Ask your child's healthcare provider for an immunization record form. Think about your child's record as you would a birth certificate. Keep it with your other essential documents.
Most parents and healthcare providers do a good job of keeping up with immunizations. Yet studies show that about one-fourth of preschool children are missing at least one routine vaccine. Most states will not let your child start school without a complete vaccine record. Sometimes a vaccine is missed when a child is sick. No matter what the reason, it’s important to make up missed immunizations.
If your child has missed an immunization, you don't have to go back and start over for most vaccines. The previous vaccines are still good. Your healthcare provider will just resume the vaccine schedule.
“Most of the shots that kids get, they get in the first about two years of life, so that's why if you have a child you know you have to keep coming back every couple of months for more visits,” Dr. Marshall said. “That's so we can monitor their growth and development, but also so that they can get shots.”
Flu vaccines, which are based on the virus strains predicted to be in highest circulation, are recommended each fall. Children can begin receiving flu vaccines at six months old.
“By the time your child gets to kindergarten, they will have been vaccinated against a whole list of diseases, like hepatitis A and B; diptheria; tetanus; pertussis; H. flu, which is not the flu virus, it's a different kind of bacteria. Also, polio, measles, mumps, rubella, chicken pox, lots of things,” Dr. Marshall said. “But after you get to kindergarten, you don't get shots again, other than flu shots, until sixth grade.”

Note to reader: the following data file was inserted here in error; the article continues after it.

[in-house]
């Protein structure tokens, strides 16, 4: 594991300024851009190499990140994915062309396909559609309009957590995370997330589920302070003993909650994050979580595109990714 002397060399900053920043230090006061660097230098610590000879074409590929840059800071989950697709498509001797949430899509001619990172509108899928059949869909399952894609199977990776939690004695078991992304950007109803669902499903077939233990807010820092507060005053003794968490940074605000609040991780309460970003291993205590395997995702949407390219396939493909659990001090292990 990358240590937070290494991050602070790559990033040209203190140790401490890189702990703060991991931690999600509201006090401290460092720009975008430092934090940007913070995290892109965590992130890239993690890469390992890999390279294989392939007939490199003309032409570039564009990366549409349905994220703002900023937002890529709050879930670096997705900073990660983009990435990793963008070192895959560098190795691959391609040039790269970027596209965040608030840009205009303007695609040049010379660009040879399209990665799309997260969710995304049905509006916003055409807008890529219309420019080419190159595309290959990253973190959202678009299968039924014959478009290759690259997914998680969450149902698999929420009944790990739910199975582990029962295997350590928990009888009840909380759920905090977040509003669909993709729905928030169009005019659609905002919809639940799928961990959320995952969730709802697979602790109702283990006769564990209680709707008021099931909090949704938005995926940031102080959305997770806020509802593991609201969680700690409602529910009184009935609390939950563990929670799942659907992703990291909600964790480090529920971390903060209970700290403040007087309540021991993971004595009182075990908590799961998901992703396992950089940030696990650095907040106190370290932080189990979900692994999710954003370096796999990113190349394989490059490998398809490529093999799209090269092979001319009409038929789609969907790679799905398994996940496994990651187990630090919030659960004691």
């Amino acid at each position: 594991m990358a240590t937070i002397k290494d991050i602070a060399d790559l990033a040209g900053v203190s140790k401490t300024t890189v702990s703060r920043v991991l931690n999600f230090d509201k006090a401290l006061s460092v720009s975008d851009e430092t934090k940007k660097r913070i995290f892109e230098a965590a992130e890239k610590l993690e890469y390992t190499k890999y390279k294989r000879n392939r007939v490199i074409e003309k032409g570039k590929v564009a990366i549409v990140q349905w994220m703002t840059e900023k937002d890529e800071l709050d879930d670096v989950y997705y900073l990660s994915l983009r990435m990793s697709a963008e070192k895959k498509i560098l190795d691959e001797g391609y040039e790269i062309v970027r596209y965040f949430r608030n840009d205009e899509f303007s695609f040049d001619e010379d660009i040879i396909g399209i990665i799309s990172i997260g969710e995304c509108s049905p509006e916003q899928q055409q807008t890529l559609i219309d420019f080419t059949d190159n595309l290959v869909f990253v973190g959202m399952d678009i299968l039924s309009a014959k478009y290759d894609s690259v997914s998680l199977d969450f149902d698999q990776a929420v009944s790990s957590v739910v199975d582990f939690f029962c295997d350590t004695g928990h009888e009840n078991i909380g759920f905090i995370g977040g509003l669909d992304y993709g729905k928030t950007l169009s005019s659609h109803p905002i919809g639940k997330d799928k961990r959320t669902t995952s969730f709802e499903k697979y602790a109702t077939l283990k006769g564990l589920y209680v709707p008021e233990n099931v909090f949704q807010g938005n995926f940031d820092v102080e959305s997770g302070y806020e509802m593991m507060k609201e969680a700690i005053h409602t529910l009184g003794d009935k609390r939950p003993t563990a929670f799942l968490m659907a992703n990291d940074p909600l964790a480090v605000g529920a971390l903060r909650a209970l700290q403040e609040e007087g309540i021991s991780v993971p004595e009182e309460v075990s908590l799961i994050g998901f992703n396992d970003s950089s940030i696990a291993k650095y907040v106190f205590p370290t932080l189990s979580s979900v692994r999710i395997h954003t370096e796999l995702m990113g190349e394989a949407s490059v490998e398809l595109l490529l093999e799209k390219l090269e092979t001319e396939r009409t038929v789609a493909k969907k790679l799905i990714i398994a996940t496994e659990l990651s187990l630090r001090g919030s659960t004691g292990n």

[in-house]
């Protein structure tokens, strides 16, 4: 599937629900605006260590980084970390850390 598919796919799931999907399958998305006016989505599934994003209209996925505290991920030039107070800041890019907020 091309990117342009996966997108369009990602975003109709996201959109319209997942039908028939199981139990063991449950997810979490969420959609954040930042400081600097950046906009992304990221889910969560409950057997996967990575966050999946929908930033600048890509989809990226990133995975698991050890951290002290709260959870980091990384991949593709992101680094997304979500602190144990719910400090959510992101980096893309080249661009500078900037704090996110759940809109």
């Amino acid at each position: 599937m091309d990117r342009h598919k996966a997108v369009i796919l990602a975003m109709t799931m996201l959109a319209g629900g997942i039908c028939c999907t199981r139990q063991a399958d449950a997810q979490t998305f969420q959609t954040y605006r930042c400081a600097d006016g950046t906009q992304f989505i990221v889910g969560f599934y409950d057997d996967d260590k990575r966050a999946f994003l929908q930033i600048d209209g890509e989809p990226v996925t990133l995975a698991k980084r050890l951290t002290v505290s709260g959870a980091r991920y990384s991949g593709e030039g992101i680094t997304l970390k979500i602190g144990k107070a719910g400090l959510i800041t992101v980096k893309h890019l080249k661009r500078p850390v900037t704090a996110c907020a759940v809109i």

For current school immunization requirements, visit the Indiana State Department of Health website or Illinois Department of Health website.
Vaccinations for tweens and teens
Vaccinations are not just for younger children, tweens and teens need to stay updated on their vaccinations as well.
According to the CDC, at 11 to 12 years old, your preteen should receive vaccines to protect them from the following diseases:
- Meningococcal disease (MenACWY) (one dose)
- HPV (two doses)
- Tetanus, diphtheria, and whooping cough (pertussis) (Tdap) (one dose)
- Influenza (Flu) (every year)
From the ages of 13-18 years old, your child should receive:
- Influenza (Flu) (every year)
- Meningococcal disease
- Meningococcal conjugate (MenACWY) given at 16 years old (2nd dose)
- Serogroup B meningococcal (MenB) may be given, preferably at 16 through 18 years (2 doses)
Be sure to speak with your child's primary care physician about their immunization schedule, discuss any concerns about vaccinations, track your child's vaccinations and keep them up to date\ Your actions could help save lives.
What Happens If My Child Isn’t Vaccinated At An Early Age?
“Most of the vaccines are ones that you can catch up on later down the line,” Dr. Marshall said. “If you are thinking, ‘Oh, goodness, I totally forgot to get these vaccines and now the school's requiring them,’ we have adjusted schedules where we can catch your child up.”
“There are a couple vaccines, that once you age out of them you can't go back and get them anymore, so that's why it's important to always be coming in to all those visits before age two,” Dr. Marshall said. “But most of them you can catch up later.”
How Does COVID-19 Affect My Child’s Vaccinations?
According to the New York Times, critical childhood vaccinations for hepatitis, measles, whooping cough and other diseases declined significantly during the pandemic, a trend that had already begun to worry pediatricians earlier in the pandemic. Of concern, measles vaccinations fell 73 percent in mid-April and were still down 36 percent at the end of June.
“It's especially important right now, during the COVID-19 pandemic, that people continue to bring their kids in for vaccines, because we don't want any of these vaccine-preventable illnesses to come back because of COVID,” Dr. Marshall said. “So, we still want everyone to come in, and we're putting a lot of safety procedures in place so that kids are safe and can come in and get the vaccines.”